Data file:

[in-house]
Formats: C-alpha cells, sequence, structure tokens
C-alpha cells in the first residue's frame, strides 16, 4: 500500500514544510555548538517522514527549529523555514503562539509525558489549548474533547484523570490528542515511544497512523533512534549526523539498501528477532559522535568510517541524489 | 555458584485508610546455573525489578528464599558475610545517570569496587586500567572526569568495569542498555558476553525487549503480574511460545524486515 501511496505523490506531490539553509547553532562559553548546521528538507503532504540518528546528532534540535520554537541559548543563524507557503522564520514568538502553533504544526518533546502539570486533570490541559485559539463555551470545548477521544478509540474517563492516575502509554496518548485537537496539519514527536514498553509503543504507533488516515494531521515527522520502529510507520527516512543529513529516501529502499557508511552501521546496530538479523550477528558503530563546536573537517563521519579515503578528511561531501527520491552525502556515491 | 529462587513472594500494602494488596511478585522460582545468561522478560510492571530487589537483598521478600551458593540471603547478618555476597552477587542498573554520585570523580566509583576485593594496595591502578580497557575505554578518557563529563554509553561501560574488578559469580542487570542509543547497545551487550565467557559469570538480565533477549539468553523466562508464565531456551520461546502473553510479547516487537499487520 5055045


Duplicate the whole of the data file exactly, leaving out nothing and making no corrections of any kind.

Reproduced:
[in-house]
Formats: C-alpha cells, sequence, structure tokens
C-alpha cells in the first residue's frame, strides 16, 4: 500500500514544510555548538517522514527549529523555514503562539509525558489549548474533547484523570490528542515511544497512523533512534549526523539498501528477532559522535568510517541524489 | 555458584485508610546455573525489578528464599558475610545517570569496587586500567572526569568495569542498555558476553525487549503480574511460545524486515 501511496505523490506531490539553509547553532562559553548546521528538507503532504540518528546528532534540535520554537541559548543563524507557503522564520514568538502553533504544526518533546502539570486533570490541559485559539463555551470545548477521544478509540474517563492516575502509554496518548485537537496539519514527536514498553509503543504507533488516515494531521515527522520502529510507520527516512543529513529516501529502499557508511552501521546496530538479523550477528558503530563546536573537517563521519579515503578528511561531501527520491552525502556515491 | 529462587513472594500494602494488596511478585522460582545468561522478560510492571530487589537483598521478600551458593540471603547478618555476597552477587542498573554520585570523580566509583576485593594496595591502578580497557575505554578518557563529563554509553561501560574488578559469580542487570542509543547497545551487550565467557559469570538480565533477549539468553523466562508464565531456551520461546502473553510479547516487537499487520 5055045